Help NHS Heroes was born out of the COVID-19 crisis when Jason Mawer saw an exhausted NHS nurse in tears after finishing a shift and finding her local supermarket shelves emptied by panic buyers. Unable to provide basic food for herself and her family, she took to social media to make an emotional appeal.
“Friday, 20th March 2020 at 5:00am will forever stick in my mind as the moment I wanted to make a difference.”
– Jason Mawer, Help NHS Heroes founder
That was the moment Jason was mobilised to create a pop-up food distribution service for NHS staff. The NHS was already fighting the Covid pandemic, and a battle to secure sufficient PPE, critical care beds, oxygen and ventilators but finding adequate food and everyday essentials for their families would be one less thing for them to worry about.
Joining forces with suppliers, IT and event professionals, the Help NHS Heroes service meant NHS workers could place orders via an app and receive grocery deliveries direct to their place of work or through daily pop-up farm shops on hospital grounds.
But Jason’s vision wasn’t just limited to the provision of food to our NHS heroes.
Mental health impact
In October 2020, the UK parliament published a report containing worrying evidence that ‘the COVID-19 outbreak is negatively affecting the mental health and well-being of NHS staff’ which could be attributed to several pandemic-related factors:
- significant changes in work patterns and roles for all levels of staff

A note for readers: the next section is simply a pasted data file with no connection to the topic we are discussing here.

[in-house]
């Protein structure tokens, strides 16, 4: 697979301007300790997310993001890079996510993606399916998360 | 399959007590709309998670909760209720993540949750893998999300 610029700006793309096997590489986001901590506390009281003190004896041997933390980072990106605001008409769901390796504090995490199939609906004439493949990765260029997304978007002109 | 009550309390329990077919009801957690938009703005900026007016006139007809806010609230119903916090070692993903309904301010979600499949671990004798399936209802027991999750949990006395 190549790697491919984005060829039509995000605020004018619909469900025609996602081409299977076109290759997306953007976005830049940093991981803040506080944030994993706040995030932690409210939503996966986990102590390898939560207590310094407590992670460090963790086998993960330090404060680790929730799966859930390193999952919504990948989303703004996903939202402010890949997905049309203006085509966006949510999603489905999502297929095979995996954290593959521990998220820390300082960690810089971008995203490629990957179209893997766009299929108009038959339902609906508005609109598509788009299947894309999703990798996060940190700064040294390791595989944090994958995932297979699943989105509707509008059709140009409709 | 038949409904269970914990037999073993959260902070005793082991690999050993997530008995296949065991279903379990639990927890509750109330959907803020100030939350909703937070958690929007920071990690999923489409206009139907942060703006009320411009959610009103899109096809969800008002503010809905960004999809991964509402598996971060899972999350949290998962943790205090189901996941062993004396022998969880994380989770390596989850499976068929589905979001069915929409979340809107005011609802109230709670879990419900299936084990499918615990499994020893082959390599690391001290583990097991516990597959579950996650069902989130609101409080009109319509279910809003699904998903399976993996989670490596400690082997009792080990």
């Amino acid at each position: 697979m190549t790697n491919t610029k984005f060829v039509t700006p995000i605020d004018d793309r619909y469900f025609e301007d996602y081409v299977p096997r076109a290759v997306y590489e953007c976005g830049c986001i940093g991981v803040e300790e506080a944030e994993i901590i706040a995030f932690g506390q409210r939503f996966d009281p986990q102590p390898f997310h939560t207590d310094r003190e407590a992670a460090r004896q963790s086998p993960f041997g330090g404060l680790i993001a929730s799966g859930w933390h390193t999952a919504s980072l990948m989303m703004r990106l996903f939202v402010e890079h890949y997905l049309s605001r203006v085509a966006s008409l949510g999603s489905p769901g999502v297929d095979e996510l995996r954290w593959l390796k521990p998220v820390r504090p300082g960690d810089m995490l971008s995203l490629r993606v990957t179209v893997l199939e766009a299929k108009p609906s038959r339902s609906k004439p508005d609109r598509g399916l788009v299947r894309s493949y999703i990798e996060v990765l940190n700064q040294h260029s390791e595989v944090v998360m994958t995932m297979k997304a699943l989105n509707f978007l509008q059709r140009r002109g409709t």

- exposure to infection and isolation from family and friends during the pandemic
- having to make ‘morally challenging’ decisions
- burn-out, anxiety, and depression
For NHS staff with young families, the picture was even worse. Torn between personal and professional responsibilities, caring for patients at work, and children and other dependents at home.
These factors alongside long shifts, restrictive PPE and feelings of overwhelm could increase the risk of mental ill health, including anxiety, depression and post-traumatic stress disorder (PTSD).
“Frontline staff who continue to work under significantly increased work pressures will eventually become more vulnerable to stress and other mental health conditions. With work fatigue, and with all the usual coping mechanisms like visiting friends and family drastically reduced due to lockdown, online therapy services are needed now more than ever before.”
– Dr Zain Sikafi, Mynurva CEO & Co-founder
Understanding that NHS frontline workers with children were particularly vulnerable, Proctor & Gamble UK stepped in to provide funding for Help NHS Heroes through purchases of its Pampers products throughout May to fund the Help NHS Heroes Powered by Mynurva service.
In partnership with Pampers and Help NHS Heroes, Mynurva can deliver a same-day digital mental health and wellbeing service to NHS frontline staff with young families when it’s needed most.
Powered by Mynurva
Thanks to the vision of Help NHS Heroes and Pampers, NHS staff can access the mental health support they need via secure video link at a time to fit their work patterns and home life commitments. Being purely digital, Mynurva’s service is scalable to meet demand.